Daily Management Review

Car Defeat Devices As One Used By VW Is Broadly Illegal, Finds EU Court Adviser


Car Defeat Devices As One Used By VW Is Broadly Illegal, Finds EU Court Adviser
The software that was used by Volkswagen AG's to modify the temperature and altitude of pollution emissions is prohibited unless it prevents potentially dangerous abrupt engine damage, according to an adviser to the EU's highest court on Thursday.
If the finding upheld by the Court of Justice of the European Union (CJEU), the decision is the latest in a string of proceedings stemming from the German automaker's admission of guilt in the Dieselgate crisis in 2015.
Judges of the CJEU generally follow the advocate general's opinions, although they are not required to do so.
Volkswagen stated that the temperature windows used in VW Group vehicles were legal because their aim was to prevent abrupt and urgent risks of engine damage.
Software Volkswagen AG used to alter pollutant emissions based on the temperature and altitude is illegal unless it prevents potentially dangerous sudden damage to the engine, an adviser to the EU's top court said on Thursday.
The dispute, brought by Austrian customers, revolves around software that controls a valve that recirculates exhaust fumes from the engine outlet. This lowers nitrogen oxide (NOx) emissions, which can cause respiratory issues in people.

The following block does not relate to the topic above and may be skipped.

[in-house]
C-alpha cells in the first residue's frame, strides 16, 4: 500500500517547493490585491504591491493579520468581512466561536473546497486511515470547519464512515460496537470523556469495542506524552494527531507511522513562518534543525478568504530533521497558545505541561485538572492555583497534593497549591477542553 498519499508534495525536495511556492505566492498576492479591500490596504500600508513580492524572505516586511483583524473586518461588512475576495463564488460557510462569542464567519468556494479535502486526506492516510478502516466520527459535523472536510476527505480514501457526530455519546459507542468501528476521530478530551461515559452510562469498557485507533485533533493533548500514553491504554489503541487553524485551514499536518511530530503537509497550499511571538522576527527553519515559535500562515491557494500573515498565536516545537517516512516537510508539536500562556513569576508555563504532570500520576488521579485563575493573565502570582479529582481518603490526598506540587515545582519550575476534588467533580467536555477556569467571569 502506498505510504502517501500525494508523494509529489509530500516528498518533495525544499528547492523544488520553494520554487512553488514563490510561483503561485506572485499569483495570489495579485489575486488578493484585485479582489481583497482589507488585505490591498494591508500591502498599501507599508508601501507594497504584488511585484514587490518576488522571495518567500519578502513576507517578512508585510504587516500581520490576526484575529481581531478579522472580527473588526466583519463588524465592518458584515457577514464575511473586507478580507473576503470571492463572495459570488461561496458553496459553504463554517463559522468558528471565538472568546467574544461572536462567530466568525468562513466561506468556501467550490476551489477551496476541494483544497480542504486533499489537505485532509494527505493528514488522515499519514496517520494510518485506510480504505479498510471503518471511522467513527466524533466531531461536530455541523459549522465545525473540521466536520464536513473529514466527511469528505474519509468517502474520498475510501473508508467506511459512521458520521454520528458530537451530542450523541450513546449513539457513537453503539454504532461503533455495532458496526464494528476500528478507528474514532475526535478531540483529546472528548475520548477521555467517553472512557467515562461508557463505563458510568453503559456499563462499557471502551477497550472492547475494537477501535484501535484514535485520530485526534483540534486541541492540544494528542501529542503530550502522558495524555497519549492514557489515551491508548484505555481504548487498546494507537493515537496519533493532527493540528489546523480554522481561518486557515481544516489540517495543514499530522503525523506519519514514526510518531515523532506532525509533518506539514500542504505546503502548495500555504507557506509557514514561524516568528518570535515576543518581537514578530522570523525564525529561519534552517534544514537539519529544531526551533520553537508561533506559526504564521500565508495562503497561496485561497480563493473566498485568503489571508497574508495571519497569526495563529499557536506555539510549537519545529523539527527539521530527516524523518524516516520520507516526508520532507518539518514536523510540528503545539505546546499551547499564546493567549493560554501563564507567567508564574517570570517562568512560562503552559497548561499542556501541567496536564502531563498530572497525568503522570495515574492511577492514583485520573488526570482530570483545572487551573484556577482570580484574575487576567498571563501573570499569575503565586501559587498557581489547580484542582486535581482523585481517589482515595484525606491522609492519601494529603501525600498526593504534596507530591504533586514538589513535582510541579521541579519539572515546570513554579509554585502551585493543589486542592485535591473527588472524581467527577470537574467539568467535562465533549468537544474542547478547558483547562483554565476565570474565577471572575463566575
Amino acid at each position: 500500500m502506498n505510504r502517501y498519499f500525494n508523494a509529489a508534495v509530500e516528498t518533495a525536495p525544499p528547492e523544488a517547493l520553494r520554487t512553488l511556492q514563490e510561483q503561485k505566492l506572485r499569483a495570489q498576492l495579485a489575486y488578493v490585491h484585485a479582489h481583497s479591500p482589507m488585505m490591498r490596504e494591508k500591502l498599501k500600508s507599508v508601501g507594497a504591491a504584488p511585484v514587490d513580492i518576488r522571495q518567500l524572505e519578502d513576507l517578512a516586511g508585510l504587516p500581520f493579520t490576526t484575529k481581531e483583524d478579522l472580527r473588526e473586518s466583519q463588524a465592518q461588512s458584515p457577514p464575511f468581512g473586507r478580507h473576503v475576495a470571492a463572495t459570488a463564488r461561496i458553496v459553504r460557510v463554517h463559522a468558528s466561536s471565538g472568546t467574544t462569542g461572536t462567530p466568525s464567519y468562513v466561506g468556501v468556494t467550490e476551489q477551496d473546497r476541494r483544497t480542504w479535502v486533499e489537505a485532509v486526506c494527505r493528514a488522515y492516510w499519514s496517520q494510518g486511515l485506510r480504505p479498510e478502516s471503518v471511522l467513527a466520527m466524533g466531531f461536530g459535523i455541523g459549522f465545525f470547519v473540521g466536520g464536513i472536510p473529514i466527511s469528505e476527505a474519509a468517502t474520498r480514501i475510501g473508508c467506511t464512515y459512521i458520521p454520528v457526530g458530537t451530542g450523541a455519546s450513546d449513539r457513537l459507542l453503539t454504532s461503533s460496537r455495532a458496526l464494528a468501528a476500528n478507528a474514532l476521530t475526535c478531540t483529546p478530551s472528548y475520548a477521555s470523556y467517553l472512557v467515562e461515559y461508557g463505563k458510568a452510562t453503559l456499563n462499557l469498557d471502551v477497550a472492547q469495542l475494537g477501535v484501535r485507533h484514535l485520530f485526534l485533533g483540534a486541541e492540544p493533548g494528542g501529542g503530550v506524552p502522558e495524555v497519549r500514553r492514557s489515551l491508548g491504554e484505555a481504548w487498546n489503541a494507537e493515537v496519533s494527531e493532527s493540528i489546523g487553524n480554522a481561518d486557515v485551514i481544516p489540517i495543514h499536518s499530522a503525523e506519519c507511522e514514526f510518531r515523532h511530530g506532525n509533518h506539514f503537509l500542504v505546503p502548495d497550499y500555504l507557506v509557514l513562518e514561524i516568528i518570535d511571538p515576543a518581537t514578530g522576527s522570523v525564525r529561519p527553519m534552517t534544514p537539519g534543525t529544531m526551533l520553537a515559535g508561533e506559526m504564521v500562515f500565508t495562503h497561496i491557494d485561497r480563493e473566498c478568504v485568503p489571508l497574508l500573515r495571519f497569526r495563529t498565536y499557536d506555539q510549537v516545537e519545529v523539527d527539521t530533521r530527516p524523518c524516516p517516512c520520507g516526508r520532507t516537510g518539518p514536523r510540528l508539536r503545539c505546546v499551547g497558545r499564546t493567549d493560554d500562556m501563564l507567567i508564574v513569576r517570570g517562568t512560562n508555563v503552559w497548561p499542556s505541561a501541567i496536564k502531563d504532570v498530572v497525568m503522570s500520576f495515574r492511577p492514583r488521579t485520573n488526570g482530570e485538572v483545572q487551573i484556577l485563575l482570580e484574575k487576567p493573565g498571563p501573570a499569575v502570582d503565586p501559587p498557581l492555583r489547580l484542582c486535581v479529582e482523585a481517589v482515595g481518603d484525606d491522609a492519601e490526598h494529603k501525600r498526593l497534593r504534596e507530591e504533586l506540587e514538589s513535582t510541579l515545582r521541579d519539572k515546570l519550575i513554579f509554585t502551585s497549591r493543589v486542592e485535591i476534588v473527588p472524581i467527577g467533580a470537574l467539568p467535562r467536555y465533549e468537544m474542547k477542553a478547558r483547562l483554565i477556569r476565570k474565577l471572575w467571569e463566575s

The program closes the valve at temperatures over 15 degrees Celsius (59 degrees Fahrenheit) and altitudes above 1,000 metres (3,280 feet), increasing NOx emissions. The consumers argue that this is an illegal defeat device for which they should be reimbursed.
CJEU attorney general Athanasios Rantos stated in his legal opinion that the court decided last December that emissions-rigging software was unlawful, even if it contributed to avoiding engine aging or clogging.
The temperature window, according to Rantos, was not reflective of real driving conditions in Austria and neighboring Germany, as the average temperature was much lower than 15 degrees Celsius. Vehicles were also often driven over 1,000 metres.
The software was a "defeat device," he added, and could only be justified if a valve problem had a rapid impact on the engine, such as a power outage while driving, even if the car was regularly maintained.
The attorney general stated that it was up to the Austrian courts to decide where the defeat device was required. He went on to say that one court had declared it was impossible to accomplish.